I snipe. Its the only way to fly since lots of others are doing it.
I watch a lot of items. If I won everything I was watching at what I thought it was worth to me, I could get overextended.
I bid my max in the last 10 seconds, if I get it, I get it. If I'm not going to be around for the close I use a sniping service.
The soul never thinks without an image.
NZ has a site similar to ebay, which allows the auction to autoextend for two minutes if you are out bid, seems to work well and you don't have to worry about getting sniped. I think the last 10 items I have purchased from ebay were 'buy now', I just got sick of the sniping game..
I snipe -- I know I'm a bad peachButt. I don't use a website or application to snipe, I do it myself. If I am not alone in my sniping than the price goes up. If the original bidder places a high bid than the price goes up. In other words I didn't gain a lower price by sniping and the seller is not 'cheated' out of 'fair' price. What I gain by sniping is the chance to limit opportunities for other bidders. The reality is that sniping sends the price up at the end of the auction instead of throughout the auction. It is as fair as any other bidding technique and in my opinion much smarter than bidding early.
A nice side affect of snipping is that I can't get carried away. If my initial, last second, bid is too low to win the item then I have no time to bid again and pay more than the item is worth.
I have run a lot of auctions. I have seen people get into bidding wars and run the price of used item up over the retail price of new. I have seen this dozens of times.
As a seller I love it when people bid early and often, but I don't begrudge the snipers.
It is fun to sit and refresh your auctions at the end and watch the price climb and sometimes jump in the last few seconds.
Its all part of the game.
I guess I'm really unethical. :o
What I do is wait until the last minute, then bid what I'm willing to pay for it. If the amount I'm willing to pay is substantially more than the current price, going into the last few minutes, I will almost always win, because the auto-sniping programs are busy upping their bid by a dollar here and a dollar there. Given the nature of the HTTP request/response system, they eventually run out of time.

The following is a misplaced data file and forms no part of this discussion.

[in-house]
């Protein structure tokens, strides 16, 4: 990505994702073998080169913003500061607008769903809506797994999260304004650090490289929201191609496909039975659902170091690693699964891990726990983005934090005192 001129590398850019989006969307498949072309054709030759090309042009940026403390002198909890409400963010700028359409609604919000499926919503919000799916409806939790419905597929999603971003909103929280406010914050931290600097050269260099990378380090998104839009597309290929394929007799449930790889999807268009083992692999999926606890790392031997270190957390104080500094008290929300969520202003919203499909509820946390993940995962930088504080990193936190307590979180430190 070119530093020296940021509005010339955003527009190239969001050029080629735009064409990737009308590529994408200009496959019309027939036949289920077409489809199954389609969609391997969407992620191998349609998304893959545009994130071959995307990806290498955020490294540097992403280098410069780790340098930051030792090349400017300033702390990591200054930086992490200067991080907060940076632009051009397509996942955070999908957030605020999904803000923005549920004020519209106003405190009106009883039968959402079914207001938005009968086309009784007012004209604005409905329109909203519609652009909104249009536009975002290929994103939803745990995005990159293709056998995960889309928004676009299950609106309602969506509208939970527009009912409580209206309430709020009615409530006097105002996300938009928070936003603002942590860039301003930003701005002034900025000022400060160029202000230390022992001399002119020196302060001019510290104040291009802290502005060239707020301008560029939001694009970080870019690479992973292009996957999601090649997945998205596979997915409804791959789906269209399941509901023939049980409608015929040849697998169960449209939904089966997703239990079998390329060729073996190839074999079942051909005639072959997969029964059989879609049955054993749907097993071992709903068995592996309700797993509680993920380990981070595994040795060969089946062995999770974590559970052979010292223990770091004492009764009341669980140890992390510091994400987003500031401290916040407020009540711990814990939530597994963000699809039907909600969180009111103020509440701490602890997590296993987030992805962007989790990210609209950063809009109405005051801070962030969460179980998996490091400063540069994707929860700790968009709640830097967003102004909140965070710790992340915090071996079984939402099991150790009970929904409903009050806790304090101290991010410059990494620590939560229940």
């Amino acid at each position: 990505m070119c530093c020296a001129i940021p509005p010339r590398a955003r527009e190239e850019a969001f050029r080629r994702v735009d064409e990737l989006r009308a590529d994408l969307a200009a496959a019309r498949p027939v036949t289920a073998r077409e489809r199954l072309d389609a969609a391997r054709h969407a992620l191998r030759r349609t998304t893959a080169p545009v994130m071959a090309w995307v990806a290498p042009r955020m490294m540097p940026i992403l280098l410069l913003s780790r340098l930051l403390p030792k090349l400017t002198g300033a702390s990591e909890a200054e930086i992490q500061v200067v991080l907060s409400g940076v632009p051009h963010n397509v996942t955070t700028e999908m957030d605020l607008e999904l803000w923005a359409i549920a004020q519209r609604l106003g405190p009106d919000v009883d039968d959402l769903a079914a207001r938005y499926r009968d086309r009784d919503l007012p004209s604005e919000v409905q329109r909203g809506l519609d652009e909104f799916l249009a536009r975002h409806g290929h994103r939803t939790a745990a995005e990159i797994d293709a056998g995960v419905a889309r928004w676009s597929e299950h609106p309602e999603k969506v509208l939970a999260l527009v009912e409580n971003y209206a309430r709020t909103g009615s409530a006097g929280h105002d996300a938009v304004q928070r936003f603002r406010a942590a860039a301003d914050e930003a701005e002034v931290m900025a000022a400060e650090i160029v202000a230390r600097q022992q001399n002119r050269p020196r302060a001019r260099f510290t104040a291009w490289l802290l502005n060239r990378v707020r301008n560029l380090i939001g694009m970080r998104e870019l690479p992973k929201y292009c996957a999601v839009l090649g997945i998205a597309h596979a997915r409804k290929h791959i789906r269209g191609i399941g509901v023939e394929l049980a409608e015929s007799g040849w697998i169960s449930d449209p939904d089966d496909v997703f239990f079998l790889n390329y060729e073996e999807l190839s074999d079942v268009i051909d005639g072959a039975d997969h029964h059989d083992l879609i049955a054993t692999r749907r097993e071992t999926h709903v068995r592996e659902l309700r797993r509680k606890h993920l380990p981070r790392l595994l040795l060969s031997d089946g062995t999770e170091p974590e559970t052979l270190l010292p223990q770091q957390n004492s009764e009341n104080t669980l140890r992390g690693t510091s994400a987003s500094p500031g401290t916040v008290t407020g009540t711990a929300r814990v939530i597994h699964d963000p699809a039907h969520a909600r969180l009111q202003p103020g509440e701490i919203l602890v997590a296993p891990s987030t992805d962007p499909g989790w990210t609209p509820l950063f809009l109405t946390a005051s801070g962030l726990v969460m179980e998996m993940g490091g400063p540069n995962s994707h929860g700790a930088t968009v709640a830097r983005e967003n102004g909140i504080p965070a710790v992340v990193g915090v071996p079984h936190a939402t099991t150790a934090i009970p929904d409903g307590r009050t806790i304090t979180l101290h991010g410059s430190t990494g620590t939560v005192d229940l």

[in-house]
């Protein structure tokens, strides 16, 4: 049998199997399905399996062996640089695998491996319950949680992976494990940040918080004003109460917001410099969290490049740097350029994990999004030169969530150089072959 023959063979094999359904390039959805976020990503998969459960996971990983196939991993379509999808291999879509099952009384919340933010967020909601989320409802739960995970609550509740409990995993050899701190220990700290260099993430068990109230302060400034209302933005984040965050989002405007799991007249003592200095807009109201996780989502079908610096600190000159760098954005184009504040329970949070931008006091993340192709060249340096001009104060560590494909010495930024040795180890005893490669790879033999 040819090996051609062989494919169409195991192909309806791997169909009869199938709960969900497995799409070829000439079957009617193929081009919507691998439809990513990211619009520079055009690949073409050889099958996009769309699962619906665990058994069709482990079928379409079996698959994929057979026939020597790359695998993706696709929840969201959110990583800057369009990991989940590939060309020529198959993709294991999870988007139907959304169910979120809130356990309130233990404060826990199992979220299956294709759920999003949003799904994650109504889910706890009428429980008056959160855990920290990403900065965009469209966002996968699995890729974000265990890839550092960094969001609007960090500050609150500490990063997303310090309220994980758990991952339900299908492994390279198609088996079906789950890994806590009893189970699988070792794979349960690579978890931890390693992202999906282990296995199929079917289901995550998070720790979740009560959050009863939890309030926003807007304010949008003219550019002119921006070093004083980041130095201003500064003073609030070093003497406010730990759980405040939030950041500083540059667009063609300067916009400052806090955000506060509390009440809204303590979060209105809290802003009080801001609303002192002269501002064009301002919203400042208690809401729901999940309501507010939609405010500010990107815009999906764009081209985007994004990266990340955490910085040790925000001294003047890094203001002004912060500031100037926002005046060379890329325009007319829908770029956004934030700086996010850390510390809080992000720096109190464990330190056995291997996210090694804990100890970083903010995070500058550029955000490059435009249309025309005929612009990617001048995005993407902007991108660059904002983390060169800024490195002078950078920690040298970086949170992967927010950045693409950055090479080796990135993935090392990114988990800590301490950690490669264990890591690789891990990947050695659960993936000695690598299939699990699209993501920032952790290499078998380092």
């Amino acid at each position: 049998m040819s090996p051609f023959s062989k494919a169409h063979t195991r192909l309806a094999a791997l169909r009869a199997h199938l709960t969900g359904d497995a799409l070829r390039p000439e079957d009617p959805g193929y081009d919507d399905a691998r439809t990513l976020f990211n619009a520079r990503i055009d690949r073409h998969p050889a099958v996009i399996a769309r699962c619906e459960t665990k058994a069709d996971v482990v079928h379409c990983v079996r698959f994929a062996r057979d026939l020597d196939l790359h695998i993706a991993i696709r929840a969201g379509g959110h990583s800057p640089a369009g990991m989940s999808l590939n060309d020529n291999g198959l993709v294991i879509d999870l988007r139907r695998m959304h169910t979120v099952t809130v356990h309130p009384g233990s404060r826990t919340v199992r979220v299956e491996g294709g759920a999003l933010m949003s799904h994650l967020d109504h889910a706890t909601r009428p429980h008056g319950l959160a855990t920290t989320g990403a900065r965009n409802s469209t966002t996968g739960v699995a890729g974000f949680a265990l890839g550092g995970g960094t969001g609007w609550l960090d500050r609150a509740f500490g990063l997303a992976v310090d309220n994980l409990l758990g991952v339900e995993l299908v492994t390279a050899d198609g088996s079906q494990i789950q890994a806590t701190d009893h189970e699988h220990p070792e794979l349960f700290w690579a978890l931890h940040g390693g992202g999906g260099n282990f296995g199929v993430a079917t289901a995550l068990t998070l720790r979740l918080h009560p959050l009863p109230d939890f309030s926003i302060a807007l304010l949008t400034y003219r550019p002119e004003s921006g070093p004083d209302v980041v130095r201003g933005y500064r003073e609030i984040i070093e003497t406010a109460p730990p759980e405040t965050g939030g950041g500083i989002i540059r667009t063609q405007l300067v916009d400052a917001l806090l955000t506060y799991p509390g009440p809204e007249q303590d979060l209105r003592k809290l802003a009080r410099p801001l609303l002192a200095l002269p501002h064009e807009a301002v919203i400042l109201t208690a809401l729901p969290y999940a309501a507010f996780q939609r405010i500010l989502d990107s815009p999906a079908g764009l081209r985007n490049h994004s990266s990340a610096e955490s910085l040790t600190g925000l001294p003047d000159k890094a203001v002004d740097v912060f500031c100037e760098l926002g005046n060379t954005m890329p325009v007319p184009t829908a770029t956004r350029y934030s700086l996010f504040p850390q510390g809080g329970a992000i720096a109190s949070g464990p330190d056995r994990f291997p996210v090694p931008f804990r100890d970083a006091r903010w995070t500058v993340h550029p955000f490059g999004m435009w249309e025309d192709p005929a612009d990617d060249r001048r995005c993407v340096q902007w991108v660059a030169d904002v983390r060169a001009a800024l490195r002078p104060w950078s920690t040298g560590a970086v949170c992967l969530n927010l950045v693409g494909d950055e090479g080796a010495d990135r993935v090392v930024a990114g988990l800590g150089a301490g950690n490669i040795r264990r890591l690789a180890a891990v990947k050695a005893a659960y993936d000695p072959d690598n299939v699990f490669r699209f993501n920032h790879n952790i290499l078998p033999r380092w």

As someone said, you are only going to do this for an item you really want, and if the auction ends at a time when you can be home and otherwise unoccupied. If I can't be home, or if it's not something I'm crazy about, I just bid what I'm willing to pay, and if I win, so be it.
"What drives man to create is the compulsion to, just once in his life, comprehend and record the pure, unadorned, unvarnished truth. Not some of it; all of it."
- Fred Picker
Of course sniping hurts sellers. That's the point. They don't get bidding wars. It's harder for a shill bidder to bid against nobody.
I really don't understand the line that it hurts sellers. If you get a good deal from the corner shop do you feel bad? If you find a house you like do you jump up and down? Tell the seller how you love the house and will die if you can't have it?
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Does anybody know if you proxy bid to a certain level and two proxy's are automatically outbidding each other if a sniper can jump in with, say seconds to go and bump a proxy but run the others out of time.
In other words can a sniper jump in at the last second and run out the time for a proxy bid to go to it's top level.
I couldn't think of anything witty to say so I left this blank.
No. The bids are all based on maximum amount and earliest time bid. All that happens at the end is that the highest bid wins and if two bids are the same amount, then the earliest one placed is the winner. Proxy only means that you can bid your maximum, only the amount "needed" to win is shown to the other bidders and only the amount needed to win is taken by eBay as the high bid.
Originally Posted by blansky
That would depend on how badly the ebay software is written... I would expect that once all bids are in and the time is up, ebay's back-end should then look at all bids and the times they were set in its database, ignoring all bids after the close and apply the bidding rules to decide who won and at what price. I very much doubt that it would be time critical so that a last millisecond bid would prevent a previous maximum bid from being recognized - the proxy bid is already in the database and there is no action that needs to be taken that might take up any processing time.
Of course, if the back-end had been written by Microsoft, it probably would select the lowest bid.... and then crash....
Actually not, Microsoft servers are quite robust, as are Microsoft database servers.
Originally Posted by Bob F.
I often snipe myself. Here's how I work it:
If I see an item I have a moderate interest in, say a Petzval lens in good shape, I'll make an initial bid lower than what I am willing to pay for an item, but high enough that it will discourage many bidders who think they might walk away with the item for almost nothing. I believe this part of the strategy results in fewer people bidding overall... less competition. Having a bid placed also brings the item to my attention in the "Items I'm Bidding On" section of my summary page. (While I watch some of these too, a lot of the watched items are just to see what the items eventually go for and there are a bunch that I really have no intention on bidding for. Example: I might watch an item similar to one I already own to determine its current value.)
If I really want the item, I'll snipe myself in the last few seconds. Since I can't increase my own final bid amount unless someone else snipes too, I have nothing to lose by doing so. So with about 6 seconds to go I place my real highest bid and let Jim Galli walk away with the item.